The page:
Editor's note: Guest columnist Jim Della-Giacoma is filling in for Richard Gowan, who is on leave until early April.
Prevention has long been a dirty word at the United Nations: Some member states equate it with interference, and the need for early warning that accompanies it with spying. But in a time of crisis, some think the time has come to reconsider what role the world body should play in stopping conflict before it happens.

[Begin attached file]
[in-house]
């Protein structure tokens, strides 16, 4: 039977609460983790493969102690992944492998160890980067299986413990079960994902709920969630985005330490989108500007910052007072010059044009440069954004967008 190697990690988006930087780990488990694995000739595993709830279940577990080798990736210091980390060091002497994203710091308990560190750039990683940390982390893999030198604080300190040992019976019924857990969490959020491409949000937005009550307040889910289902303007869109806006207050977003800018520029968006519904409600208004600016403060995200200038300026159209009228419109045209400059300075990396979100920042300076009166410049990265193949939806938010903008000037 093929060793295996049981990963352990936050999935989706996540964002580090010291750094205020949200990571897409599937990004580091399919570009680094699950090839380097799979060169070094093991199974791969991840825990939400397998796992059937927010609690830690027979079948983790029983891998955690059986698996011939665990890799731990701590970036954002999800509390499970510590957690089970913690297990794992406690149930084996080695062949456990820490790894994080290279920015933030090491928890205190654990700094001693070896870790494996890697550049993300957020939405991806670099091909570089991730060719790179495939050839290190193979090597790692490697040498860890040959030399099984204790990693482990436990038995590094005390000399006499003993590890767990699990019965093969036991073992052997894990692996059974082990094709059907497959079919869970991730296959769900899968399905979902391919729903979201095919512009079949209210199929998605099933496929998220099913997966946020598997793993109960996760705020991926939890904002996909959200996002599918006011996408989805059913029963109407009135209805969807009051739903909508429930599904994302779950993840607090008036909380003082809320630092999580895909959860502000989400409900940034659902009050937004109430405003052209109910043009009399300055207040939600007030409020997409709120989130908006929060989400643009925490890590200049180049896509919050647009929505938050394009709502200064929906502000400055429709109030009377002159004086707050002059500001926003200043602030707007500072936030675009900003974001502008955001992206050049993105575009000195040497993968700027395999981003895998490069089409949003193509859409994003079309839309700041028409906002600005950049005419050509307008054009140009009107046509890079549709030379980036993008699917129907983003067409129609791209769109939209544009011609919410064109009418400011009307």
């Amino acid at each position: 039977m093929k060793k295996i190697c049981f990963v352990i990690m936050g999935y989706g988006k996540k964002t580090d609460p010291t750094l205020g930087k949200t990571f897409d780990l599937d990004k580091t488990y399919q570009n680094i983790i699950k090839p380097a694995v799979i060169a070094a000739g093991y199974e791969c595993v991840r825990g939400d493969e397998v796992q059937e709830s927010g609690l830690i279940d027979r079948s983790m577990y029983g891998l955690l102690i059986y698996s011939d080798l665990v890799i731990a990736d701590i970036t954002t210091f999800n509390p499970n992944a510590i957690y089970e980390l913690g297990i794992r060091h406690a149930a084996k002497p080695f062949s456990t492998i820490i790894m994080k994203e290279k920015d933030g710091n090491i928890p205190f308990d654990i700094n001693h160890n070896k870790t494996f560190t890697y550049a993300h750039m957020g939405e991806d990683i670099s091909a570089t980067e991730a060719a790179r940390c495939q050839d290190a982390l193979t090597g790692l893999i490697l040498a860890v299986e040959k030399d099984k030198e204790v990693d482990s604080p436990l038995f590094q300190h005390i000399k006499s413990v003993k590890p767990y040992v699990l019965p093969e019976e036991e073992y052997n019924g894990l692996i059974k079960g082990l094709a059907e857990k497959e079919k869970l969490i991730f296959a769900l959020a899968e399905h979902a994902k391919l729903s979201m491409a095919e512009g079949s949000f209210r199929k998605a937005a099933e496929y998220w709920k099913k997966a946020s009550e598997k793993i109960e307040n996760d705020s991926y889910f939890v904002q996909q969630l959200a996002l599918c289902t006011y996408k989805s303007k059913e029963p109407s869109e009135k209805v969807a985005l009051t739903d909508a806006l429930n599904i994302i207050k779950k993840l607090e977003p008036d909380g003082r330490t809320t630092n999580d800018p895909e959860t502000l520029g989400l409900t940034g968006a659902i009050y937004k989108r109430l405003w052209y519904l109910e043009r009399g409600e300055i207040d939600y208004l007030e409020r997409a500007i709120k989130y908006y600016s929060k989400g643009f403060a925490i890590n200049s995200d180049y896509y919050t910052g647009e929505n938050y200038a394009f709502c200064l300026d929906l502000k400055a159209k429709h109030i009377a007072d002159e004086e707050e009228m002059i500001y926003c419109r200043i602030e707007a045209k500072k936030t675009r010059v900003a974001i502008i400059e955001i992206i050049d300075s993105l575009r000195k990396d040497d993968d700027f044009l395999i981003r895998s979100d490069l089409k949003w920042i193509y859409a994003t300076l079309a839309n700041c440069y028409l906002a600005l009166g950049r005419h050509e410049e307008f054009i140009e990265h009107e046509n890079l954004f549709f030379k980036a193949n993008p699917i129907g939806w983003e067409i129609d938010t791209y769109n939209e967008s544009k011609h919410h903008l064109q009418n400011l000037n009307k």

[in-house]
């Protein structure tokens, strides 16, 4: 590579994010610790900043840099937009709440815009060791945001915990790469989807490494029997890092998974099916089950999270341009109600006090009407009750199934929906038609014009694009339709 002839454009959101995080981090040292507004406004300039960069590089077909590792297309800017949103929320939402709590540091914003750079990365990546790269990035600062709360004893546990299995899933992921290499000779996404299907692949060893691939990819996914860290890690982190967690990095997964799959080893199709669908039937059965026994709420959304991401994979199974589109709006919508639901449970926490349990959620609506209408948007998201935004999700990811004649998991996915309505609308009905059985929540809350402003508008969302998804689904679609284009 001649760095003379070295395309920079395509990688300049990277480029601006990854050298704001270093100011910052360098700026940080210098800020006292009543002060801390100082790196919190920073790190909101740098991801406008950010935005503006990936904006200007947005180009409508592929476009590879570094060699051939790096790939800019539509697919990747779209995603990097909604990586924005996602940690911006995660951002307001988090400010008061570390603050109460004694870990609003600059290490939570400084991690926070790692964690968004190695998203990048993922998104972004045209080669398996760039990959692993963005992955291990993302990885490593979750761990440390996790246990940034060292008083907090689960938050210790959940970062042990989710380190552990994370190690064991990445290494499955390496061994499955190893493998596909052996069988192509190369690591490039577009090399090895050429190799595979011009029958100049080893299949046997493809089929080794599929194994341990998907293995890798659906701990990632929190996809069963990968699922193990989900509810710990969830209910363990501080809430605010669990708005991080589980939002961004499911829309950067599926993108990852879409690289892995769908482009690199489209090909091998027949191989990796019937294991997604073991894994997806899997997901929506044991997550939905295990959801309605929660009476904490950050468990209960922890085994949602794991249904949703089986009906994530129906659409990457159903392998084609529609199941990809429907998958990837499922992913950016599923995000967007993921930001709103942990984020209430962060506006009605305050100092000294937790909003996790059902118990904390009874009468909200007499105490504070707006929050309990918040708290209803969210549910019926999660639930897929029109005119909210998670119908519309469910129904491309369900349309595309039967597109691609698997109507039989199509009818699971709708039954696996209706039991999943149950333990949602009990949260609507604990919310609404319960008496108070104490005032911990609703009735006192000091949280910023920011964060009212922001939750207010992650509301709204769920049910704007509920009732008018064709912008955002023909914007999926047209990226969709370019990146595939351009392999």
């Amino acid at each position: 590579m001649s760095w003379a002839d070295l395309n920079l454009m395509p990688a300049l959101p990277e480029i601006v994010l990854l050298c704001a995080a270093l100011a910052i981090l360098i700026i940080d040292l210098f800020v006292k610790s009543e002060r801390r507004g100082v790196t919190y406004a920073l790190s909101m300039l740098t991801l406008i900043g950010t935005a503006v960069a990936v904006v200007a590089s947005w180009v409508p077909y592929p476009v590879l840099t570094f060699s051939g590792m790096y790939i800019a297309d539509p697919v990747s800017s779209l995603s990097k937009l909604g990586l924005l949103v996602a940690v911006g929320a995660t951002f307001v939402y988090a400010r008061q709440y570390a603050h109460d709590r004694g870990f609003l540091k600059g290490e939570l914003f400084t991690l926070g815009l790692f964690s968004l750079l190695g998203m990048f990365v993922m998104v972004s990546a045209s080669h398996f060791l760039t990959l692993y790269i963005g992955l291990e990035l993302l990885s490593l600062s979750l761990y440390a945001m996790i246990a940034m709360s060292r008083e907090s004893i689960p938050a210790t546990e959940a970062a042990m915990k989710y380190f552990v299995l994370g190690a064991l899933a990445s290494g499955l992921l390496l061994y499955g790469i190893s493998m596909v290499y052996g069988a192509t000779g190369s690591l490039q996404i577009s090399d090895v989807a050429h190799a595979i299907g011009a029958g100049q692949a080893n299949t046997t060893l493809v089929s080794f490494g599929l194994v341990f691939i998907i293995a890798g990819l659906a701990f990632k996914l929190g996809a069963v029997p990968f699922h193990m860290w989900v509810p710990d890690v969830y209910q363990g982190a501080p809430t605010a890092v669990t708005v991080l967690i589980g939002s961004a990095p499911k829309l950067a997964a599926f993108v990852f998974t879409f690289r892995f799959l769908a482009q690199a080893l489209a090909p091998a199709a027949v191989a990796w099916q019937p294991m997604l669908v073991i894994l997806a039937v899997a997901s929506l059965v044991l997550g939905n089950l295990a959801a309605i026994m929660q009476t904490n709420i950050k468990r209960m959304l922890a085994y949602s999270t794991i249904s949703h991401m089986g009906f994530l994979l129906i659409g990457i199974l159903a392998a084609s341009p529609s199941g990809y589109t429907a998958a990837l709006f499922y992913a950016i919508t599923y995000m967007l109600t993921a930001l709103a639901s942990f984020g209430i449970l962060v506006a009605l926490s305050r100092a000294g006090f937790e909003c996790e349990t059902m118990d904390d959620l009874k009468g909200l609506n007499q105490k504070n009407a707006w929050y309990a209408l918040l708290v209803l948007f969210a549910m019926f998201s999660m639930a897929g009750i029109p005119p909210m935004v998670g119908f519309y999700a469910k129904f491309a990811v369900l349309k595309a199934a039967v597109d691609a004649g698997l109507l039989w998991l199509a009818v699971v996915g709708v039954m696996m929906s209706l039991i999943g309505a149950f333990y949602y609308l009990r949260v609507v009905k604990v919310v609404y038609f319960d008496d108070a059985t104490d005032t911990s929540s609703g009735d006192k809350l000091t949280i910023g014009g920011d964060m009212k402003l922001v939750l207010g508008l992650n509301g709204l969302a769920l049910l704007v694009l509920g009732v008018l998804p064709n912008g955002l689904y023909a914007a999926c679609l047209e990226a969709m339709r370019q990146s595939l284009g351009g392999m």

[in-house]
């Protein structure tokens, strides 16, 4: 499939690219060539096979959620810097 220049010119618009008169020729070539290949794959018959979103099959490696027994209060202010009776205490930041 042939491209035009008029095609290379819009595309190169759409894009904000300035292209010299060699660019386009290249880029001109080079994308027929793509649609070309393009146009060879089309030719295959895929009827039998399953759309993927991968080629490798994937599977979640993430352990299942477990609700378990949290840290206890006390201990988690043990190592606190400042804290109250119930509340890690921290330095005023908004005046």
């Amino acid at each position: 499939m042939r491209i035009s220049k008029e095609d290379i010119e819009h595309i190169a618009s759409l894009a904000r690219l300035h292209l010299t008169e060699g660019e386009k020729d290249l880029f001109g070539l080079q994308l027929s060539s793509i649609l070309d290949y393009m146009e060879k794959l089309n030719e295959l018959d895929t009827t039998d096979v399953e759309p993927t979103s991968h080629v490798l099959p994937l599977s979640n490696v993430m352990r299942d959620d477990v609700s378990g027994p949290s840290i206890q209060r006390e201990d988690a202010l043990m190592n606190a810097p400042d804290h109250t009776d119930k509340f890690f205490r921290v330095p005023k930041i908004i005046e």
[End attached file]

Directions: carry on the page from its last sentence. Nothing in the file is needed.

It is hard to argue against the idea that preventing conflicts from breaking out is better than dealing with their tragic consequences. Take those currently enveloping the Middle East in Libya, Syria and Yemen, where the counterfactual is strong, if hard to prove. If they had been prevented, hundreds of thousands of deaths could have been avoided. And the international system would not now be paying such a high and unsustainable price to address the plight of the millions that have been displaced.